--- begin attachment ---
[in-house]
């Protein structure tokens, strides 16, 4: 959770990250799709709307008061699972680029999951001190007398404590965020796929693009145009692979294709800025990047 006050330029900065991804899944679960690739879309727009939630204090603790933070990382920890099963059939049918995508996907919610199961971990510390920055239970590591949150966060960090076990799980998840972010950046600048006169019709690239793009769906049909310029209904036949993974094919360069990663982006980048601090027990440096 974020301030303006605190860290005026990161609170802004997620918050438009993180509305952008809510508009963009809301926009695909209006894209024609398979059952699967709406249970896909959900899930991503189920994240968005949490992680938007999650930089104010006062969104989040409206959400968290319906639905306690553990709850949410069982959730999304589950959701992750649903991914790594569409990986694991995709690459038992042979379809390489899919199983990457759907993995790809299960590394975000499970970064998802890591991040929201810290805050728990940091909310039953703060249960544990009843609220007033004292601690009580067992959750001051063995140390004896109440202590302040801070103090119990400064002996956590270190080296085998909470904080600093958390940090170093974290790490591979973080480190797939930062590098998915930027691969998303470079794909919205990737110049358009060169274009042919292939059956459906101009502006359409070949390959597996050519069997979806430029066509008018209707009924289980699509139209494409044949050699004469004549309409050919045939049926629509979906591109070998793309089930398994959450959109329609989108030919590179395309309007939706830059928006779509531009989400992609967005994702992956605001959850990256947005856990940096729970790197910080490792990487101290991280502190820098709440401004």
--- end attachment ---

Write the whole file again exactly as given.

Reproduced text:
[in-house]
């Protein structure tokens, strides 16, 4: 959770990250799709709307008061699972680029999951001190007398404590965020796929693009145009692979294709800025990047 006050330029900065991804899944679960690739879309727009939630204090603790933070990382920890099963059939049918995508996907919610199961971990510390920055239970590591949150966060960090076990799980998840972010950046600048006169019709690239793009769906049909310029209904036949993974094919360069990663982006980048601090027990440096 974020301030303006605190860290005026990161609170802004997620918050438009993180509305952008809510508009963009809301926009695909209006894209024609398979059952699967709406249970896909959900899930991503189920994240968005949490992680938007999650930089104010006062969104989040409206959400968290319906639905306690553990709850949410069982959730999304589950959701992750649903991914790594569409990986694991995709690459038992042979379809390489899919199983990457759907993995790809299960590394975000499970970064998802890591991040929201810290805050728990940091909310039953703060249960544990009843609220007033004292601690009580067992959750001051063995140390004896109440202590302040801070103090119990400064002996956590270190080296085998909470904080600093958390940090170093974290790490591979973080480190797939930062590098998915930027691969998303470079794909919205990737110049358009060169274009042919292939059956459906101009502006359409070949390959597996050519069997979806430029066509008018209707009924289980699509139209494409044949050699004469004549309409050919045939049926629509979906591109070998793309089930398994959450959109329609989108030919590179395309309007939706830059928006779509531009989400992609967005994702992956605001959850990256947005856990940096729970790197910080490792990487101290991280502190820098709440401004």